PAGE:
When we later analyzed the film, we noticed that our problems could be reduced by modifying the technique, which required a small extension of the procedure: After separation of the adhesions, the large curvature of the stomach could be dissected and the bursa omentalis would be opened like in a sleeve gastrectomy. The whole fundus should be separated from the omentum majus including the short gastric arteries. Then the adhesions in the bursa omentalis should be much easier to identify and to separate. Also the banding should be easier to identify and the vertical TA90B stapler line should be more clearly visible. Then a horizontal dissection of the stomach should be performed, using the linear Endo-GIA (Covidien, Dublin) with 60 mm staplers and blue cartridge. This dissection should be placed distal to the banding. The lesser stomach curvature and left diaphragm crus preparation is then easier to perform. The formation of the new stomach pouch with resection of the dilated part of the old VBG pouch and the fundus is then easier to perform technically (Figure 6). Others had similar problems with this type of re-operation. At the First Atlantic meeting of Advanced Laparoscopy, K. Higa presented cases where he used the same technique. Three months later we performed the next conversion of a VBG into a LCRnYGB exactly as described above. The operation time was reduced to 2 h and 7 min. Apart from multiple adhesions, we had no technical problems.
Then we began the dissection in the region of the small curvature of the stomach, 5-6 cm below the cardia and towards the left crus, in order to create a new vertical gastric pouch based on a lesser curvature. Achieving enough space, three linear Endo-GIA 60 mm staplers with blue cartridges are used to completely transect the stomach after the removal of the 32F calibration tube. The distal pouch with the iatrogenic perforation was also resected. This technique enables adequate direct visualization and thus objective evaluation of the anterior and posterior aspects of the pouch and the distal stomach for leaks or bleeding, as well as a visual estimation of the pouch size. The distal part of the old residual VBG pouch with the banding was not resected (Movie).
An alimentary limb according to Roux is created by dividing the jejunum 50 cm below the ligament of Treitz with a 45-mm Endo-GIA stapler with white vascular cartridge, then transposition of the jejunal alimentary limb in an antecolic and antegastric position is performed. In patients with an extremely thick greater omentum, an additional division of the omentum is performed with a LigaSure dissector. As the next step, the gastroenteroanastomosis (GEA) is created with a 30-mm Endo-GIA stapler and defect closure with running absorbable suture and second-layer closure are performed (Figures 7, 8).
There are three main methods for performing the GE anastomosis. One was used in our re-operation. A hand running suture end to side, 2 cm long, with two-layer closure of 2-0/3-0 Vicryl (L. Lemmens, K. Higa) is also very popular. The most common method is to perform the end-to-side anastomosis with a CEEA 25 mm Stapler (Covidien, Dublin) (B. Dillemans, W.K. Karcz).
A 32 F tube is used to calibrate the stomach opening. Afterwards, the integrity of the anastomosis is tested for leakage by using methylene blue insufflation through the gastric tube and placement of the bowel clamp on the intestinal limb distal to the anastomosis. A side-to-side stapled jejunojeju-nostomy (EEA) is created typically 150 cm below the GEA with one 45-mm Endo-GIA stapler, and the opening for the stapler is closed with running absorbable suture (Movie).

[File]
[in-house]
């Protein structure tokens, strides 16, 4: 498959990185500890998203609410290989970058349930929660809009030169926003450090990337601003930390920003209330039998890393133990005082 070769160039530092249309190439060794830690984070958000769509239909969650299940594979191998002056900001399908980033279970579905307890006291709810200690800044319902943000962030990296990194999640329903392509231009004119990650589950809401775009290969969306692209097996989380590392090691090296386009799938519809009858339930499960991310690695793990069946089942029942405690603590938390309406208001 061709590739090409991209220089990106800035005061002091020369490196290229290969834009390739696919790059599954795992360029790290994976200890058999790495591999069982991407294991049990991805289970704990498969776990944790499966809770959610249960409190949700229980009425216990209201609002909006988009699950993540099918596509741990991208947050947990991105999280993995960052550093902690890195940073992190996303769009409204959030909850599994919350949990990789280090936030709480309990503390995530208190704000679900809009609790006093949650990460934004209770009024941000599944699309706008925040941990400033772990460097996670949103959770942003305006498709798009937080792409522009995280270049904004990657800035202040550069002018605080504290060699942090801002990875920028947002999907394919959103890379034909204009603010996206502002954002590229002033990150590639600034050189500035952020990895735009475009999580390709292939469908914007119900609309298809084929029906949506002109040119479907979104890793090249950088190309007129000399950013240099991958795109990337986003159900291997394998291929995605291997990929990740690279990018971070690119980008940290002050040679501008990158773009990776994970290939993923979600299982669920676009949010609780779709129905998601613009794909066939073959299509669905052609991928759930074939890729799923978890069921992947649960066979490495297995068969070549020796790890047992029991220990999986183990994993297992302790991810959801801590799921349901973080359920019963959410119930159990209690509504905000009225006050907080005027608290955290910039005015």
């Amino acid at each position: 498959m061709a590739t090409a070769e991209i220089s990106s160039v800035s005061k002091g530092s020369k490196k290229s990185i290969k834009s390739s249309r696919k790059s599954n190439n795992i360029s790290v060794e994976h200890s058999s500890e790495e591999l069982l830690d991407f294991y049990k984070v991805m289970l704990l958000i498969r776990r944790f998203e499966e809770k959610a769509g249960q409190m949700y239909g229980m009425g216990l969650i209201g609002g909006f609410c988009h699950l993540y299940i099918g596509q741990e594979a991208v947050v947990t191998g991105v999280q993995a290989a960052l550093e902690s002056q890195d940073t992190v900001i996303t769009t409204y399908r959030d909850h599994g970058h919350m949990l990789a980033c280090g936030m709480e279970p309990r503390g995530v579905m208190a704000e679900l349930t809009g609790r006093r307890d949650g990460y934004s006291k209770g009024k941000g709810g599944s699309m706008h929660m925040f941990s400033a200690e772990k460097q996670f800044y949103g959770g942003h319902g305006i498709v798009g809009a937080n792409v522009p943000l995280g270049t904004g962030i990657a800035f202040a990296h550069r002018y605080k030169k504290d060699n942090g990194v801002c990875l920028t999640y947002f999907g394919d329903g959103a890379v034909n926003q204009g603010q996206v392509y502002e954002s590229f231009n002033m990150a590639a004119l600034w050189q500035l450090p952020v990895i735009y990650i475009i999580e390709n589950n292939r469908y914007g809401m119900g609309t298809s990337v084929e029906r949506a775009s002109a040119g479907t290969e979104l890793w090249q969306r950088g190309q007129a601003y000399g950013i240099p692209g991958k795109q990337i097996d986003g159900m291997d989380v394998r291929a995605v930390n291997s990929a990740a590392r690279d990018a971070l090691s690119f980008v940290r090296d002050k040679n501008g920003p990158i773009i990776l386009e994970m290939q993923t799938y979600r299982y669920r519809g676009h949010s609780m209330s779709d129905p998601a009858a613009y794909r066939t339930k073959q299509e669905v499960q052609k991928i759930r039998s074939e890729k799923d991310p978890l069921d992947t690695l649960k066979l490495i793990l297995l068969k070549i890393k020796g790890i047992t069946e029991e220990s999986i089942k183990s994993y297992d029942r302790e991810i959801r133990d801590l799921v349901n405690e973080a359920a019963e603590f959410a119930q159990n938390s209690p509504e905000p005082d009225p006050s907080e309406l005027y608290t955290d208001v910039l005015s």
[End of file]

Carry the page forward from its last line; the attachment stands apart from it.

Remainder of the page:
The EE anastomosis could also be performed with no hand sewing in the M or W technique using three Endo-GIA staplers, two for the anastomosis and one for closure of the intestinal defect (M. Gagner, R. Weiner). The second option is to use a 60 mm cartridge to perform the anastomosis and another stapler to close the defect (B. Dillemans).
Prevention of internal hernias is achieved by closing the gap between the alimentary jejunal limb and transverse mesocolon with interrupted nonabsorbable sutures. The area of the GEA is drained with a Blake drain, and the operation is finished without closure of any abdominal fascial openings and an absorbable skin suture.

Revisionary surgery after VBG is known to be mostly performed in an open fashion. As ruptures of the stapler line were common, the typical revisionary procedure was the restapling of the vertical suture line or the complete separation of the pouch and remnant stomach with a GIA stapler [2]. Fobi et al. used the gastric bypass as a revisionary procedure. He reformed the vertical gastric pouch, left the banding in place and performed the bypass. This led to the development of the primary banded Roux- en-Y gastric bypass procedure [9]. It is also possible to perform a sleeve gastrectomy with resection of the banding [10]. Weiner et al. proposed performing the Scopinaro procedure after VBG: The distal stomach with the banding is resected, the vertical stomach pouch is connected to the alimentary limb and an intestinal reconstruction with formation of a 50 cm common channel is performed. In our opinion, all of these techniques can be used as revisions after VBG except for the restoration of the VBG [2, 11]. It is reported that the re-VGB shows even higher revision rates than the primary VBG [2]. The procedure should be individually chosen and discussed in inter-disciplinary teams. The BAROS should be evaluated in all patients. Contraindications should be considered prior to all redo procedures. All of our patients underwent a psychological and endo-crinological examination and each patient underwent thorough medical examination including 3D MSCT stomach volumetry [12]. Himpens’ procedure schedule can be used as an orientation to the surgical options which exist [13]. To improve and shorten the learning curve, we introduced the monthly Videosurgery Conference, where intra-operative complications and rare cases are discussed. To improve practical skills, all our residents have to attend the videosurgery course (40 h in the Videosurgical Lab) and five different Pig Labs during residency training. The development of our School of Videosurgery (SVS) allows us to introduce technical innovations and shorten the learning curve for new procedures, not only for fellows but also for residents in standard videosurgical cases.